Thursday, February 16, 2012

The Case for Gold

This is going to be brief.  There is an important case for owning gold long term instead of the US dollar.

Take a look at the following chart (click on the image for a larger view):

Nixon eliminated the gold standard back in August 1971 and it lead to serious inflation and higher gold prices thereafter.  Also visible in the chart is the effect of Fed Reserve chief Paul Volcker's action to kill rising inflation in 1981.  Inflation has remained "subdued" at about 3 to 4% through the 2000s and present.  (3 to 4% inflation used to be consider crisis levels!  Now our Fed Reserve chairman calls for higher inflation!  What insanity!)


The rise of gold prices in the mid-2000s is co-incident with rapid credit expansion and ballooning Federal Budget deficits.  But it's interesting that this occurred with relatively low general price inflation but serious asset price inflation such as housing.   Gold itself is subject to such asset price inflation, in part due to fear of future inflation.

The case for owning gold long term is that, with outstanding government debt rising from $15 trillion today to $25 trillion in 10 years, there is little chance that the Federal reserve will be able to restore normal interest rates--now locked at zero percent and seriously below current inflation rates (ie., negative real interest rates).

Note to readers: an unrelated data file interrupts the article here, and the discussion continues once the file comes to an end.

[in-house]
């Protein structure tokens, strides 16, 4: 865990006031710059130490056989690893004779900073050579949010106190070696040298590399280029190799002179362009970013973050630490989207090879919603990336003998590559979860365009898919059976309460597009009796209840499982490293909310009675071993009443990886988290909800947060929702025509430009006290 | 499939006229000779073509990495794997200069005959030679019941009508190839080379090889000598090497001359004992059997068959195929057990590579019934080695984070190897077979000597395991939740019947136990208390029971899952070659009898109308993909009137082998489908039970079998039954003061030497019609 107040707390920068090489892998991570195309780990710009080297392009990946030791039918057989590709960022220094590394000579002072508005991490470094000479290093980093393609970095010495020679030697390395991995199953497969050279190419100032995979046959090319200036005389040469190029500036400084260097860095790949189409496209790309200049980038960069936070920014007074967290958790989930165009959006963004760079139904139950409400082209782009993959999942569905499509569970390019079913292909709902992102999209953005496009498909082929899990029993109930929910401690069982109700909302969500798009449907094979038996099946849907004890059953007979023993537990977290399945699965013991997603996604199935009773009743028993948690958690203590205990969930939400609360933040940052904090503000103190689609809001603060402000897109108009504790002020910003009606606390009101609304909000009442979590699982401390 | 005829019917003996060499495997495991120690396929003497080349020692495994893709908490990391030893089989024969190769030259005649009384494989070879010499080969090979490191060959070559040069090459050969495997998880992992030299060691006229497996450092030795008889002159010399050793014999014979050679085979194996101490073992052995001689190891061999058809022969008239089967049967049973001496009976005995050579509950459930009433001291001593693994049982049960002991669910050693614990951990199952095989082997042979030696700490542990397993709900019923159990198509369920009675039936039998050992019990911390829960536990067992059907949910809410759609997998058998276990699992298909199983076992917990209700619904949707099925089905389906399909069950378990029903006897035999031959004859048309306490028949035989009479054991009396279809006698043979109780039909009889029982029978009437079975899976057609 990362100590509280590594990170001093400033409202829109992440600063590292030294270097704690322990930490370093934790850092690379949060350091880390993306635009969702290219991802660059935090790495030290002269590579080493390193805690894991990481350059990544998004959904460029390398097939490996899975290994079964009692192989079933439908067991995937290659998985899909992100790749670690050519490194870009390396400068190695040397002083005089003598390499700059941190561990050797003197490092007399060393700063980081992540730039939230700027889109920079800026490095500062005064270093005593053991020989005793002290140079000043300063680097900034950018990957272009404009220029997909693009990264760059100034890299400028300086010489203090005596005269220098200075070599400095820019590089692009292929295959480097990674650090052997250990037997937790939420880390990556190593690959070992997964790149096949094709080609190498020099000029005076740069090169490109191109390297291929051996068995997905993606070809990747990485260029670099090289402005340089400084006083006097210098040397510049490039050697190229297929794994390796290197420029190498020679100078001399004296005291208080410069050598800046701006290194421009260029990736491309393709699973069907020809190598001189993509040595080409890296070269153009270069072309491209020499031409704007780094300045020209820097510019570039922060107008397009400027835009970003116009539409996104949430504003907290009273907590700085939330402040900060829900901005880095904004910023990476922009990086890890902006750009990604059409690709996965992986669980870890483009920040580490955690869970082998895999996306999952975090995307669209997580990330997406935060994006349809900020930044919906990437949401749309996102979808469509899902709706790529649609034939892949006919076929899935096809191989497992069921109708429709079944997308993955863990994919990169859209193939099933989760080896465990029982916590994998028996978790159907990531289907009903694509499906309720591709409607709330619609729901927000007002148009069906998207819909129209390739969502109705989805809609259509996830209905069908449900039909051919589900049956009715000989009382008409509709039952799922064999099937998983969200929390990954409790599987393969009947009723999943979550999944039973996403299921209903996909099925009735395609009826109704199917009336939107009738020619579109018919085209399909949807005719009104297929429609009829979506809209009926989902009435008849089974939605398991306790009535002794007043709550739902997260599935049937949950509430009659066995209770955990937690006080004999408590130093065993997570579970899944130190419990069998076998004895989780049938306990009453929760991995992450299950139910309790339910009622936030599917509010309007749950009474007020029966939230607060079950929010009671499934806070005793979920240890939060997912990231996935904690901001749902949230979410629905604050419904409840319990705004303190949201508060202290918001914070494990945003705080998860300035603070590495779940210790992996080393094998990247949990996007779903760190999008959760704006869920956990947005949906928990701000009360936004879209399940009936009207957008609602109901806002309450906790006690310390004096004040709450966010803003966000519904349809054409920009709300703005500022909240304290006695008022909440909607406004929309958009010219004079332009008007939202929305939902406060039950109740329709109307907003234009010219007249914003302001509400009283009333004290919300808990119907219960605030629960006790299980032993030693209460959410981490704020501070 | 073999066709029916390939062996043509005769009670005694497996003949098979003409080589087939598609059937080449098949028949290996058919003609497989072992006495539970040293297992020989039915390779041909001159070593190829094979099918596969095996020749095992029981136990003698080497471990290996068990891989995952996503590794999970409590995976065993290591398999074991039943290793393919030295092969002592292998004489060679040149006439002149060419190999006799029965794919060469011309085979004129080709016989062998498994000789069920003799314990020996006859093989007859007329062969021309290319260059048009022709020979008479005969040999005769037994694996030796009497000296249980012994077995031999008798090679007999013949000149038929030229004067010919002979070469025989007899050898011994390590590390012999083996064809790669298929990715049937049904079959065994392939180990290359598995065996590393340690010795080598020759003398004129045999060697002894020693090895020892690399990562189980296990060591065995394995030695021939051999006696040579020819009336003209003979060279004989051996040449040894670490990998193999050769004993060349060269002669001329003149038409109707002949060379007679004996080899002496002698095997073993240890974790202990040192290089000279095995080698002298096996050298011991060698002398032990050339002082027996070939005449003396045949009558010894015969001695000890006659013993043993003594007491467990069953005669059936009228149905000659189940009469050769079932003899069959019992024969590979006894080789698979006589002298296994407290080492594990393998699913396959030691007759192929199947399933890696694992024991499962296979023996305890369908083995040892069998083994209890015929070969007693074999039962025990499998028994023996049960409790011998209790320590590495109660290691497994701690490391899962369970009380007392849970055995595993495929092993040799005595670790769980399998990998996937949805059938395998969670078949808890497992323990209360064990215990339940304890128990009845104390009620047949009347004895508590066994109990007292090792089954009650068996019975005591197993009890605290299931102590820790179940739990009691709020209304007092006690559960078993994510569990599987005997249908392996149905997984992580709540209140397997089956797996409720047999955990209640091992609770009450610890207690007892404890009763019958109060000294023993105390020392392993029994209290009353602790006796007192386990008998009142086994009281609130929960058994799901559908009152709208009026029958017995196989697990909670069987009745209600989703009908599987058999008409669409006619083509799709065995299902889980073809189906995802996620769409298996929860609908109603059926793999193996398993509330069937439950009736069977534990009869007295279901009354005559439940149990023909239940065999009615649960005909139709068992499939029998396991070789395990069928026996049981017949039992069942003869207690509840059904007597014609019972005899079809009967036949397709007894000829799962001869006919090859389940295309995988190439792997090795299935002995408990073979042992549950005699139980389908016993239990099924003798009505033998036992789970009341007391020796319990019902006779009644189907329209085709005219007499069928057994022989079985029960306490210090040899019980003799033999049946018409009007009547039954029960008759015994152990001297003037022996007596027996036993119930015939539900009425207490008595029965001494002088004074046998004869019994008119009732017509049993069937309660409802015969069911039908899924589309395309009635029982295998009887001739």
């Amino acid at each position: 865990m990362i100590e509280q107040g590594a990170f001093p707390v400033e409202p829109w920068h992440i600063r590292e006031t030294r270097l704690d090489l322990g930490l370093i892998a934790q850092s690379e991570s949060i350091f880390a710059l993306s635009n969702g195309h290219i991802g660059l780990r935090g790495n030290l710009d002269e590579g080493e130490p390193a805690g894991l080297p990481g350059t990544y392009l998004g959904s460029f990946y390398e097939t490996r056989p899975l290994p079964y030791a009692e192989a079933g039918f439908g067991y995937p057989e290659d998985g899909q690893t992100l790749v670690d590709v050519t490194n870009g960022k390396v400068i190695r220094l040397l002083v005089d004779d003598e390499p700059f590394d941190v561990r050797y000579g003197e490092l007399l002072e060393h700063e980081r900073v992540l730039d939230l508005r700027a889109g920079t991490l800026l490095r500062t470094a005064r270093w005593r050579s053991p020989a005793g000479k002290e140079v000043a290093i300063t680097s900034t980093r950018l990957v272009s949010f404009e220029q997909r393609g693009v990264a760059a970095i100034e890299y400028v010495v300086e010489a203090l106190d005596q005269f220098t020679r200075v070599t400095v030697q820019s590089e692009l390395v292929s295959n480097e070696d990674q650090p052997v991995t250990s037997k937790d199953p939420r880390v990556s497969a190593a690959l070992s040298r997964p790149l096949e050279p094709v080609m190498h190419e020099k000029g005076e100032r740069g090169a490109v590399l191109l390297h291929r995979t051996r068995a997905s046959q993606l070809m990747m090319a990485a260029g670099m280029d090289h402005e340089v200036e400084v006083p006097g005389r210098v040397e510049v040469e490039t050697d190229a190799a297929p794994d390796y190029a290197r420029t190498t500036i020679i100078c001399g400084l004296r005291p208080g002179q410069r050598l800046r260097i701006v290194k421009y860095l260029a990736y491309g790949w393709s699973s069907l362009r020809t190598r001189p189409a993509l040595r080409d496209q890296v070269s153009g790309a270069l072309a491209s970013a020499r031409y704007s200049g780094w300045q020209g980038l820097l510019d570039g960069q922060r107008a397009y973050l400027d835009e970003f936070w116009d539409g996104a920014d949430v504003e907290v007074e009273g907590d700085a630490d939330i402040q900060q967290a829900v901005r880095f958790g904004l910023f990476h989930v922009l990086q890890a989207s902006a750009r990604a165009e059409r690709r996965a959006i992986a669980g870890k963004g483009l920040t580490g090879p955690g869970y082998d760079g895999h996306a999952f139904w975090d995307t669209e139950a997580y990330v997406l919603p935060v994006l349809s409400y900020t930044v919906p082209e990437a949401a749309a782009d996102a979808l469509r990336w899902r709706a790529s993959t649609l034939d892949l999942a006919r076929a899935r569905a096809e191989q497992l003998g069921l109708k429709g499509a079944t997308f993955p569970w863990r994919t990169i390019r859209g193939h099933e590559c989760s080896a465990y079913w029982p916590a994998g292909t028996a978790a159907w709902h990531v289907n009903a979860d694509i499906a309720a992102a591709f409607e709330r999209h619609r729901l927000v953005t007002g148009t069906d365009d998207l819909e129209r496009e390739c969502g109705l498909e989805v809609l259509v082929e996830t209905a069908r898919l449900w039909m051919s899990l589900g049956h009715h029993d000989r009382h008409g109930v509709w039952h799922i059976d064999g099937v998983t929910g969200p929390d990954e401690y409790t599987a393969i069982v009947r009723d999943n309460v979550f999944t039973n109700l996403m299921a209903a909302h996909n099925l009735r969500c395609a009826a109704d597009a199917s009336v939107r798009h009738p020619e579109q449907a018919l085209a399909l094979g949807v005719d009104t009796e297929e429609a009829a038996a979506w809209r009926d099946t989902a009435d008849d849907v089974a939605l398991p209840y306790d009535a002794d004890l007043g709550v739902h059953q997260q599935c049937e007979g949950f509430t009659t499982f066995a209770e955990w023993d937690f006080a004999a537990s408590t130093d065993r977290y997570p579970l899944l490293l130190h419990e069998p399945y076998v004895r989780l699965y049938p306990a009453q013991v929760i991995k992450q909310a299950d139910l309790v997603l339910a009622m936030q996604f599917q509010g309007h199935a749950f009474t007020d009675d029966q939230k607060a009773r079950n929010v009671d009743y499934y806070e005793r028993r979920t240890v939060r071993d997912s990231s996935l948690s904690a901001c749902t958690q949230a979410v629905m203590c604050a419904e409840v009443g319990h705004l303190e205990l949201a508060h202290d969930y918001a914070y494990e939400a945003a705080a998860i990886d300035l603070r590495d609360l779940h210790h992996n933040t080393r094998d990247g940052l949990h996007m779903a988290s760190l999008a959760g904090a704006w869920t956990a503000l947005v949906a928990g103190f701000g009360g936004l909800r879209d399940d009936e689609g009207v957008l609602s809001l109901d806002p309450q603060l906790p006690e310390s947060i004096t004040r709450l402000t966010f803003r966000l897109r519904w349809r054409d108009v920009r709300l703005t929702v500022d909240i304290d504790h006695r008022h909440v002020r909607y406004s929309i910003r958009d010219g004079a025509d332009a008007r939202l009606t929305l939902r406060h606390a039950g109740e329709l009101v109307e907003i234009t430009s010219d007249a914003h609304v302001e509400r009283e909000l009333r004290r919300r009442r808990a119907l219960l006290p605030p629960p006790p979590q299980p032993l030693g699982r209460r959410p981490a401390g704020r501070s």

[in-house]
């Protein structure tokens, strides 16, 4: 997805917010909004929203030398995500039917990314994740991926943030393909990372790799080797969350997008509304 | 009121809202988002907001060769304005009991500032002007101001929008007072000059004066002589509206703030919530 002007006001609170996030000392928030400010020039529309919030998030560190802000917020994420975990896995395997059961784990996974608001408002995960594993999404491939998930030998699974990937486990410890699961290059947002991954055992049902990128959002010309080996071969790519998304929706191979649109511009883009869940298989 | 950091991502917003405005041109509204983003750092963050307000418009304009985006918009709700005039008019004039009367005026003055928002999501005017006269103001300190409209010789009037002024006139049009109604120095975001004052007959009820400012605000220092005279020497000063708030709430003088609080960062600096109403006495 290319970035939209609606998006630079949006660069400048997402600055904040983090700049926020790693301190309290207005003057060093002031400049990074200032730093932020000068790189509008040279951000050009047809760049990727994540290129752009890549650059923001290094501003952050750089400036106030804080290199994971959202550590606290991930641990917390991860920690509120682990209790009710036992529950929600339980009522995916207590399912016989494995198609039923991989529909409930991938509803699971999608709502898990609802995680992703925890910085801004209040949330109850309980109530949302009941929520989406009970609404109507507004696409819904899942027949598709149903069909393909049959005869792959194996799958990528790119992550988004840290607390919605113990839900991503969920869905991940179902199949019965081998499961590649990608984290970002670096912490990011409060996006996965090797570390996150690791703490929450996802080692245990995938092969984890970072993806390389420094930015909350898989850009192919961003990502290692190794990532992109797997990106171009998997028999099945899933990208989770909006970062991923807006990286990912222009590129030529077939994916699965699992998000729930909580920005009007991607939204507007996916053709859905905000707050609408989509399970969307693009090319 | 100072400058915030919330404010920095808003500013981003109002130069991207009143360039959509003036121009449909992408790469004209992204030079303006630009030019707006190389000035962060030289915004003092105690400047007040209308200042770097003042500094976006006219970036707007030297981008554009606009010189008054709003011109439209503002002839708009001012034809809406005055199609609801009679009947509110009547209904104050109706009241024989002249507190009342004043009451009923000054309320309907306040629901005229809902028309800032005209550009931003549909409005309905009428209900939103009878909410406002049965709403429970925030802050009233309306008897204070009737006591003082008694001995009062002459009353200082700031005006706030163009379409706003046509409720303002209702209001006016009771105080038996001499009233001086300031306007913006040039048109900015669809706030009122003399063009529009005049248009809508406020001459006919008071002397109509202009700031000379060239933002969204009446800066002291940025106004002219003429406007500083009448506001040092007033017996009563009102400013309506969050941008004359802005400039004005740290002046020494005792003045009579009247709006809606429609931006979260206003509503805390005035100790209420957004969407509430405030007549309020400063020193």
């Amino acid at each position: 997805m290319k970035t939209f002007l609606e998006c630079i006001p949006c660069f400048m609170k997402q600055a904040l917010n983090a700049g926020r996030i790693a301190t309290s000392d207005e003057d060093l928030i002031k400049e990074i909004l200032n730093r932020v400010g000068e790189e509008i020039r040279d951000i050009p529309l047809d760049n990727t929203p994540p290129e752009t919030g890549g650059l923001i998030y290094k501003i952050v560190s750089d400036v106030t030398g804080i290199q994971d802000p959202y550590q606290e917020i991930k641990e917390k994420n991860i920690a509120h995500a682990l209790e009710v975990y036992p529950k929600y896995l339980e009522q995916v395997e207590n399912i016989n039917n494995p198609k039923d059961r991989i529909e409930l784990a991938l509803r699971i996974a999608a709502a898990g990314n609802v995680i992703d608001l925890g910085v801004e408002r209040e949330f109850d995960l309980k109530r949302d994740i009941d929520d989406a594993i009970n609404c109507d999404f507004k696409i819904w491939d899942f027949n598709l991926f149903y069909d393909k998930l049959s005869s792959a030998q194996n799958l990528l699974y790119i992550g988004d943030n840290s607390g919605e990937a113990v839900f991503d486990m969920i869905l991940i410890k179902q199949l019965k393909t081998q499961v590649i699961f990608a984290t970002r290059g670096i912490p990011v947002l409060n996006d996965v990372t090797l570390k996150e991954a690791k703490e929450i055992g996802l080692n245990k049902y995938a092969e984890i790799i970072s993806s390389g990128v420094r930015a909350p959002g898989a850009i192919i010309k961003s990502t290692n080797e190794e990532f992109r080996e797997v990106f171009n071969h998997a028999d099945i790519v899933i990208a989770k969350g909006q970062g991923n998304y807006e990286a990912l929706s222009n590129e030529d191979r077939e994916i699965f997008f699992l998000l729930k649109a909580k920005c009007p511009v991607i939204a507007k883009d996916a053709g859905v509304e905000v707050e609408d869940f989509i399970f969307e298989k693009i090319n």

You see, due to abnormally low (negative real interest) rates and runaway gov't spending, inflation will likely tend to rise in the coming years from it's current level of about 3%.  (If you don't believe it can happen, just look at  the UK with 5% inflation in the middle of a prolonged economic slump)

Today, at $250 billion per year, current interest payments by the government imply an average interest rate of 1.6% on $15 trillion of outstanding debt (much of it is short term and at less than 1%).   Consider the following scenario.   In 3 years, with $18 trillion of debt outstanding and  interest rates up 3 percentage points to 4.5% (average for the past 40 years) we'd have an explosion in the budget deficit of $540 billion per year.  That's on top of $1+ trillion deficits!  

The Fed Reserve won't be able to raise rates.   If they can't they won't.

This means that there will be no inflation fighting in the future. You can see how we're riding a runaway financial bus on a dangerous mountain road.   Inflation will eventually be a problem---thus the long term case for owning some gold.

One warning:  If our country follows the economic path of Japan after 1990, it IS possible that inflation will not rise in the next decade due to a poor economy.   Gold may fall back in the years ahead, but should be bought on pullbacks as it looks like there will never be any financial discipline given to markets going forward.  Eventually the economy will recover and eventually it will be time to raise interest rates.  It will be extremely difficult to do so.

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